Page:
BOSSES at Bank of Ireland yesterday made a last-ditch attempt to ensure their bank doesn't succumb to the wave of nationalisation that's engulfed the rest of the sector.
Chief executive Richie Boucher and chairman Pat Molloy pushed the case for BoI's survival in private ownership at their first face-to-face meeting with Finance Minister Michael Noonan yesterday.
The duo are understood to have used the meeting to impress upon the minister that the bank should be given time to raise cash from the markets rather than taking a state handout. BoI already has €1.4bn in fresh capital to raise after the last round of banking 'stress tests' in November.
When AIB was recapitalised last year, its chief executive departed. However, BoI sources denied Richie Boucher has any such plan.
Sources suggest BoI may need a few billion more when the results of the next stress tests are announced tomorrow.
The sums involved dwarf BoI's current market value of €1.3bn and the bank has already ceded a 36pc stake to the state in previous bailouts.
The bank still believes it stands a fighting chance of avoiding majority state ownership and raising fresh cash from the markets -- if the Government gives it enough time.
BoI is believed to be pushing for an arrangement that would see the Government put in some cash now as a "bridge" until fresh private money could be raised.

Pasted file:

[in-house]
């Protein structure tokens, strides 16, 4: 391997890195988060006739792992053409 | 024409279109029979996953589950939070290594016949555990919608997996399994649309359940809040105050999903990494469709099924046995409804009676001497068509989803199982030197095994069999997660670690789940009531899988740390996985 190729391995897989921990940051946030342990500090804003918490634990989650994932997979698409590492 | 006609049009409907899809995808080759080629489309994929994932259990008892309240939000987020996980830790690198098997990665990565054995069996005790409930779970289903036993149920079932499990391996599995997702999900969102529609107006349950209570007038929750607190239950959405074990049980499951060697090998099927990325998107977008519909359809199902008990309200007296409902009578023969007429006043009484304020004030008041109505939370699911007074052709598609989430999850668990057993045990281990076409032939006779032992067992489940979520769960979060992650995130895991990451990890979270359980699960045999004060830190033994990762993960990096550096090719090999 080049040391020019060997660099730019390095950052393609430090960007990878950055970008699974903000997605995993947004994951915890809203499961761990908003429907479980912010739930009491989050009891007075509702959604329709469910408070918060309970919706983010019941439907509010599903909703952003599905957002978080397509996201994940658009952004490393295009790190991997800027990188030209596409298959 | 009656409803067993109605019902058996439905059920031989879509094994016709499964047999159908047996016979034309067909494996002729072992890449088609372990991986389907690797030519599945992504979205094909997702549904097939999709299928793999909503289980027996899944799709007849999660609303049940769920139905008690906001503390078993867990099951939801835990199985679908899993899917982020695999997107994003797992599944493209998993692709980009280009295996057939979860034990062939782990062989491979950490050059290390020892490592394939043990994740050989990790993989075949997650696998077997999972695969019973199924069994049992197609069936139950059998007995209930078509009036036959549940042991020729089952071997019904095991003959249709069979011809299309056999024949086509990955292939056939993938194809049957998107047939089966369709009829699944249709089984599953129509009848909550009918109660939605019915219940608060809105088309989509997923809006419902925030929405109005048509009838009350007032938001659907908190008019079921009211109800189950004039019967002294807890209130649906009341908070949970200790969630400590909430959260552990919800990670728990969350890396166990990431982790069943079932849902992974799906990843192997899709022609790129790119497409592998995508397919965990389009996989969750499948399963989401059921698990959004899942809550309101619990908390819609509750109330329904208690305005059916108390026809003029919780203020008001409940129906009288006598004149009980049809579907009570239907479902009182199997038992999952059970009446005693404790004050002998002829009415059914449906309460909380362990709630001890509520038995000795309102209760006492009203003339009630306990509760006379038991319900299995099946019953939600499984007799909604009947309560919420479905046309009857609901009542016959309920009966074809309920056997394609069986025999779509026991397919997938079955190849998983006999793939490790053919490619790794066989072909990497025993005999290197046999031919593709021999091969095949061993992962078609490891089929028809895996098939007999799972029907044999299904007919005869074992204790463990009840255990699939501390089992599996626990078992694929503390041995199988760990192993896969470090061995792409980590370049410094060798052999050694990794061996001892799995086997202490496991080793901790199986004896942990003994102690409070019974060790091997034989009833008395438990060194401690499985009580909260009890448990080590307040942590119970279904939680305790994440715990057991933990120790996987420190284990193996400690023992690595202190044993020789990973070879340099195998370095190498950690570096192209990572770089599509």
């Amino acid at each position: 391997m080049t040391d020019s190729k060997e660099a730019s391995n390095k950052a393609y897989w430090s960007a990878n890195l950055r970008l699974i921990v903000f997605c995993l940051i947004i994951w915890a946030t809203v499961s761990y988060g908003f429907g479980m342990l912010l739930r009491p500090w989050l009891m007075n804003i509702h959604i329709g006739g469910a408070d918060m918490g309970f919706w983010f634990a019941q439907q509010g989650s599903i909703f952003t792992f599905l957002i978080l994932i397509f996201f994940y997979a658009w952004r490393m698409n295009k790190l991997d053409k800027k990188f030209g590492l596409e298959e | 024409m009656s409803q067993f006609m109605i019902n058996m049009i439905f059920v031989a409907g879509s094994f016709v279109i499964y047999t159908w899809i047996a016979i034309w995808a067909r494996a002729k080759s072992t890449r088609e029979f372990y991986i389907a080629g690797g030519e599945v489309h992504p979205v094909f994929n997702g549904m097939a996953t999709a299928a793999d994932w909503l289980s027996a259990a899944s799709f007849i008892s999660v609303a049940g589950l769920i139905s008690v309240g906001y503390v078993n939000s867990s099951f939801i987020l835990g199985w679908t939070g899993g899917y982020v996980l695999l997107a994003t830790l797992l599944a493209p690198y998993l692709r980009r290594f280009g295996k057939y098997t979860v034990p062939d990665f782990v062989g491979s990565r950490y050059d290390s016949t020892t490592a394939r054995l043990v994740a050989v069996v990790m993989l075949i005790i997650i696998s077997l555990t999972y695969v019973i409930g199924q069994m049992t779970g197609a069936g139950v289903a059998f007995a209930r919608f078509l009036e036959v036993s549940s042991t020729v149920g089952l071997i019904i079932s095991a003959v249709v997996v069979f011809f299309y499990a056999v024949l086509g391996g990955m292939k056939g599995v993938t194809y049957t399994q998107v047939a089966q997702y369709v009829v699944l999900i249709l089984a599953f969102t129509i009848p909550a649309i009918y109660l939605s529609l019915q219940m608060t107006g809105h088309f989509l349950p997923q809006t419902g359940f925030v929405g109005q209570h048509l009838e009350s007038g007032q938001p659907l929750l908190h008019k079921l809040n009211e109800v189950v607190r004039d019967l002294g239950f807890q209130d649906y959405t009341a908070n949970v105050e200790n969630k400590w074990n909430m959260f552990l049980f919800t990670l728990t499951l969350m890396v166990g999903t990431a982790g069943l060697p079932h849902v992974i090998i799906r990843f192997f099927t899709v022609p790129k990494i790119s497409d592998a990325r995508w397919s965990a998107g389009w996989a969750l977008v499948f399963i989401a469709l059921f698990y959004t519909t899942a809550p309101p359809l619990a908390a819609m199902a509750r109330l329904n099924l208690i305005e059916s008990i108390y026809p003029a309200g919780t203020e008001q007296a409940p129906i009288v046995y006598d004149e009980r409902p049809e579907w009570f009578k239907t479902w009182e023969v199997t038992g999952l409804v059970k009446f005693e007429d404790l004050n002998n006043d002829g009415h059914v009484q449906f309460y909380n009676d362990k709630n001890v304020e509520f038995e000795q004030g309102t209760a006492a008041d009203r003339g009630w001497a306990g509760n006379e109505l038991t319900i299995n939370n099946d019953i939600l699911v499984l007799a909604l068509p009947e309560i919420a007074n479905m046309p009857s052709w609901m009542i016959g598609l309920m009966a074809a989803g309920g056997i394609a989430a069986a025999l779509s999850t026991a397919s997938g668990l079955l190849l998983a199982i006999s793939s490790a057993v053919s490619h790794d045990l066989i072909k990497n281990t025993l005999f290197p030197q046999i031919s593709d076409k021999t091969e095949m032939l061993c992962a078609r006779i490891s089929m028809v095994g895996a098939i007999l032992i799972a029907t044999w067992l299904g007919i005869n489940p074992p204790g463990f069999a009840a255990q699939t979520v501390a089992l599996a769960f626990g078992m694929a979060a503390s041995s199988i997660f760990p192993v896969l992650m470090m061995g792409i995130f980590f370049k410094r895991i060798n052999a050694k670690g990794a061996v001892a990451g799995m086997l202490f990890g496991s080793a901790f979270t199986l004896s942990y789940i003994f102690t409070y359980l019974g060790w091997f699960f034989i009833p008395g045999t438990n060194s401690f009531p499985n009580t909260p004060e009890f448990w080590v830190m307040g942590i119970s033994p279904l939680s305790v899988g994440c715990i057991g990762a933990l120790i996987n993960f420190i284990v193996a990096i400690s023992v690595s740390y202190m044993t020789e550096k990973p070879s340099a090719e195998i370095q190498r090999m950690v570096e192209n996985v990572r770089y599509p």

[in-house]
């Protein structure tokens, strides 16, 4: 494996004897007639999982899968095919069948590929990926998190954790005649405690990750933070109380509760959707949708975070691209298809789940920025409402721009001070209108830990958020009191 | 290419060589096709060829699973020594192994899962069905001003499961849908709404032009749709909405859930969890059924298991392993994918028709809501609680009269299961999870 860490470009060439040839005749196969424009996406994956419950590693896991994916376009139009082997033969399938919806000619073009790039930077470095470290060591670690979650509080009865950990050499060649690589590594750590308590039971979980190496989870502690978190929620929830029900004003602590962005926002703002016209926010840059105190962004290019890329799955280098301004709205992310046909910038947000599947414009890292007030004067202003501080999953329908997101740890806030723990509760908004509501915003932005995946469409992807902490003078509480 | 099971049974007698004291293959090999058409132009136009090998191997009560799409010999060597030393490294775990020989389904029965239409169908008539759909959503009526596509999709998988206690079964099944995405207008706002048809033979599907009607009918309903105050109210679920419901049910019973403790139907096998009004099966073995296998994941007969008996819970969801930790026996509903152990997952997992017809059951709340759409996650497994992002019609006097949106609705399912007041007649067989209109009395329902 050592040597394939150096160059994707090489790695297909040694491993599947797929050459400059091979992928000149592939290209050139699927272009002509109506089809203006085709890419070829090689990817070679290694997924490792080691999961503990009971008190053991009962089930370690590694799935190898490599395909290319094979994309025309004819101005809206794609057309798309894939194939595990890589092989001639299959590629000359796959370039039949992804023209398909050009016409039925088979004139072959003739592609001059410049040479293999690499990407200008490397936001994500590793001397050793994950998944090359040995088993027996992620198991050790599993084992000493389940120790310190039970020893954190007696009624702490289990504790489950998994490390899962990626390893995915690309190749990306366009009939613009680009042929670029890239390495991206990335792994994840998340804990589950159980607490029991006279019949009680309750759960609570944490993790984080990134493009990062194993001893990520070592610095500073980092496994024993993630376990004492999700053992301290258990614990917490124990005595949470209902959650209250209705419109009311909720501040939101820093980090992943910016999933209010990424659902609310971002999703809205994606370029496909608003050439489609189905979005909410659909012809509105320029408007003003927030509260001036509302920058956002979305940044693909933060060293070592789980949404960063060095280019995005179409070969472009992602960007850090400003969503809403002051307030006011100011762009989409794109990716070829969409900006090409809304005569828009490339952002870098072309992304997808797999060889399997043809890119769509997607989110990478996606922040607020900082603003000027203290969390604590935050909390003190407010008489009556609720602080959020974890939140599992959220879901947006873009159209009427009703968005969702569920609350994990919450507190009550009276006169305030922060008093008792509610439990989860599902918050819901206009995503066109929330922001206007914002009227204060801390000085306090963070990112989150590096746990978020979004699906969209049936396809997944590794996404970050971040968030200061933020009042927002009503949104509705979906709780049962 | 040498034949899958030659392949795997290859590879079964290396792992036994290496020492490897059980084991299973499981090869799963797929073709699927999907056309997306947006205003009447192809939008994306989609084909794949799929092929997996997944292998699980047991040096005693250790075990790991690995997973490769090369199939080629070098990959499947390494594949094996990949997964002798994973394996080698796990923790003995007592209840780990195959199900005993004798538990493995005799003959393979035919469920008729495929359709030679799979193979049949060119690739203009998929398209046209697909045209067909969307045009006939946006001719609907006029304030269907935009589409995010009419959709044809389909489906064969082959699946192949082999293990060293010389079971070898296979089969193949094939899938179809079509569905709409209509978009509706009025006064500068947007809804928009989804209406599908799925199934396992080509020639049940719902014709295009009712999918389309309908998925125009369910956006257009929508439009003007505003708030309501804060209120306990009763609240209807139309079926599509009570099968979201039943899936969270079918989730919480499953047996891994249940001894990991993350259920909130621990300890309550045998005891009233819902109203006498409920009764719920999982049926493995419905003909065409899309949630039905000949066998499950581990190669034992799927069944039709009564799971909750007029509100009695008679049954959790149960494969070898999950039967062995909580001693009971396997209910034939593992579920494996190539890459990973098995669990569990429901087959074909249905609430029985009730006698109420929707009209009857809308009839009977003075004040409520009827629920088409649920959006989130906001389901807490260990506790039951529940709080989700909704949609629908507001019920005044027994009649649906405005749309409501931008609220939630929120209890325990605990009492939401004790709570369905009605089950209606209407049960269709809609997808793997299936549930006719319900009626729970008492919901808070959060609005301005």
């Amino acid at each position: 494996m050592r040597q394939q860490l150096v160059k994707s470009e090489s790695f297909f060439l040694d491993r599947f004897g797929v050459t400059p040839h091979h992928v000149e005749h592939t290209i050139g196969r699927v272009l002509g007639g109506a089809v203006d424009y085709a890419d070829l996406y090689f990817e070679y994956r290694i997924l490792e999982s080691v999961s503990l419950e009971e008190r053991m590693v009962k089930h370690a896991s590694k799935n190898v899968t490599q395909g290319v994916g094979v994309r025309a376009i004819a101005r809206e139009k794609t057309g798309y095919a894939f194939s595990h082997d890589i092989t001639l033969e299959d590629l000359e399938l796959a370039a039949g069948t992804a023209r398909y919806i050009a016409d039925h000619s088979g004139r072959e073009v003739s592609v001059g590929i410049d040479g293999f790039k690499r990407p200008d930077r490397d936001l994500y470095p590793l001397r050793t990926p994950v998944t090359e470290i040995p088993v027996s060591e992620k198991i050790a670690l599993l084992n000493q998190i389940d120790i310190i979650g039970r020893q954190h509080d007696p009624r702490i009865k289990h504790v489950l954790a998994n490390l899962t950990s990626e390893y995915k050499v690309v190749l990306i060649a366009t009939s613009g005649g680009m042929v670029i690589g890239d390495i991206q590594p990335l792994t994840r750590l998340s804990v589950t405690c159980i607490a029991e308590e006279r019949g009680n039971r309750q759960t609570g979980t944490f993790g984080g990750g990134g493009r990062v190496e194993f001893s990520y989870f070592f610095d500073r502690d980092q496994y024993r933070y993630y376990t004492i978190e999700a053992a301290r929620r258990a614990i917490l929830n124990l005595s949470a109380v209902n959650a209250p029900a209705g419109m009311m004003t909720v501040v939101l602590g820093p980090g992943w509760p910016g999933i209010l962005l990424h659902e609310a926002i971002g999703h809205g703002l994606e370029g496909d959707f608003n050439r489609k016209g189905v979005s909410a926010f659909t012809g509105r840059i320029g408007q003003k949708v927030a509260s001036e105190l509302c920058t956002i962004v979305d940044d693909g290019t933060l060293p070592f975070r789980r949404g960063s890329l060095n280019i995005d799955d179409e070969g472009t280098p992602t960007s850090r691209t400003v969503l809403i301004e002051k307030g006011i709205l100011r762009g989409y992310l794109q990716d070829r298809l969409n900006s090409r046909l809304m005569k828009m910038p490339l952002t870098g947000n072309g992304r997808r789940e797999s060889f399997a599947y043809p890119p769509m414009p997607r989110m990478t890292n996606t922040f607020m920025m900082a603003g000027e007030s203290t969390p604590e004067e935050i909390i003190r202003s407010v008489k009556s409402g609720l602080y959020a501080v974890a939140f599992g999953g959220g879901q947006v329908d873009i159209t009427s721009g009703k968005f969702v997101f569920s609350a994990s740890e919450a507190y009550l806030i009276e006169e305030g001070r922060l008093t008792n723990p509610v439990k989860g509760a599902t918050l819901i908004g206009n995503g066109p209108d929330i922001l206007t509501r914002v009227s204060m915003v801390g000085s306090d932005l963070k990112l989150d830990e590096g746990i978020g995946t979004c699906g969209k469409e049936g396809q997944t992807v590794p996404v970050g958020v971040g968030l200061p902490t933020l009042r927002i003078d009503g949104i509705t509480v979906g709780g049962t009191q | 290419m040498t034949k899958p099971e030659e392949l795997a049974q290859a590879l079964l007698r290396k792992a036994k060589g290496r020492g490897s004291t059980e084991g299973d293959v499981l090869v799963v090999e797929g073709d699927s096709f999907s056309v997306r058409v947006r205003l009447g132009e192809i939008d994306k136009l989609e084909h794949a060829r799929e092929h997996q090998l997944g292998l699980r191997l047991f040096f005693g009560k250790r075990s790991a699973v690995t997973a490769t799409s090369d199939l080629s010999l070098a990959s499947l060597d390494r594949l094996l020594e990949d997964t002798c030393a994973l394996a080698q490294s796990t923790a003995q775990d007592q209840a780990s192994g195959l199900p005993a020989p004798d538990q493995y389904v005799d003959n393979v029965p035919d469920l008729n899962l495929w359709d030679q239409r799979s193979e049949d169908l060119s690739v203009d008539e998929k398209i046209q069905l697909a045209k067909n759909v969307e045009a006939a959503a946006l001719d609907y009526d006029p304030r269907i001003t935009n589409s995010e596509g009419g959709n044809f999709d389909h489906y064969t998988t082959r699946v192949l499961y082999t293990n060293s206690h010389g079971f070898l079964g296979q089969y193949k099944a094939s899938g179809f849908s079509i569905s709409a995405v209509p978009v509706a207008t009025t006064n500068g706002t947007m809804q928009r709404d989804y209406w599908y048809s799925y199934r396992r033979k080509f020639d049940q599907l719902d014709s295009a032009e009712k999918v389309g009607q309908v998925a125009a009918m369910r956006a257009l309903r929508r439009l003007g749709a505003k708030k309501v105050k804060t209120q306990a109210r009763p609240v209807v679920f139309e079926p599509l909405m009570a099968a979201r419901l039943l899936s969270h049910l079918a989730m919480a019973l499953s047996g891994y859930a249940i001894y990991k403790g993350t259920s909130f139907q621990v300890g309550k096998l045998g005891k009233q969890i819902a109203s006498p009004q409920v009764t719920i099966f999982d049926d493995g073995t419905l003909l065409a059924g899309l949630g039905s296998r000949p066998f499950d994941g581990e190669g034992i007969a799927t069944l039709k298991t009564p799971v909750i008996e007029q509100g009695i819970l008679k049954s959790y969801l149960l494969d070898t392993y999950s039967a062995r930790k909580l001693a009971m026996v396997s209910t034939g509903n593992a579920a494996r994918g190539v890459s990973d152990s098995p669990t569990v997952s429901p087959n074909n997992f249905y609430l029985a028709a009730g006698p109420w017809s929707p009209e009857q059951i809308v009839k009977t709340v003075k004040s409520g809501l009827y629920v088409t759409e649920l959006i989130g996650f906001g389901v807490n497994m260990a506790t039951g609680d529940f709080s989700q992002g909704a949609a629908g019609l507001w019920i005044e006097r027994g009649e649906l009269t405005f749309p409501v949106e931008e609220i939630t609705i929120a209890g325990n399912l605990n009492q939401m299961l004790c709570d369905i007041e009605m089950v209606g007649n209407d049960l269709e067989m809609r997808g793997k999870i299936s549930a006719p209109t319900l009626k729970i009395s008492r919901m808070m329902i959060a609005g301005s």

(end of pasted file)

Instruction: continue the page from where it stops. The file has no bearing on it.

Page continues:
This bridge would be designed in such a way that the Government did not own more than 50pc of the bank's ordinary shares, and therefore did not control the bank.
The news comes amid reports that Irish Life & Permanent could end up 90pc owned by the State after it failed the stress tests by some €2bn.
The suggestion that the company could need such a large amount of capital seemed to catch the markets off guard with shares down by almost 20pc in early trading.
The firm has to date not needed any state assistance, but it got a guarantee in September 2008 like the other Irish lenders.
It is understood problems with its tracker mortgage book and its buy-to-let loans were among the factors that have driven its need for capital.
Meanwhile, in order to sell the package politically, the government is anxious to include some form of burden sharing.
Being scrutinised closely is the position of senior unguaranteed bondholders in Anglo Irish Bank and Irish Nationwide.
The Government is conscious that the savings from this source could be small, but the principle of burden-sharing is one that both Labour and Fine Gael espoused during the election campaign.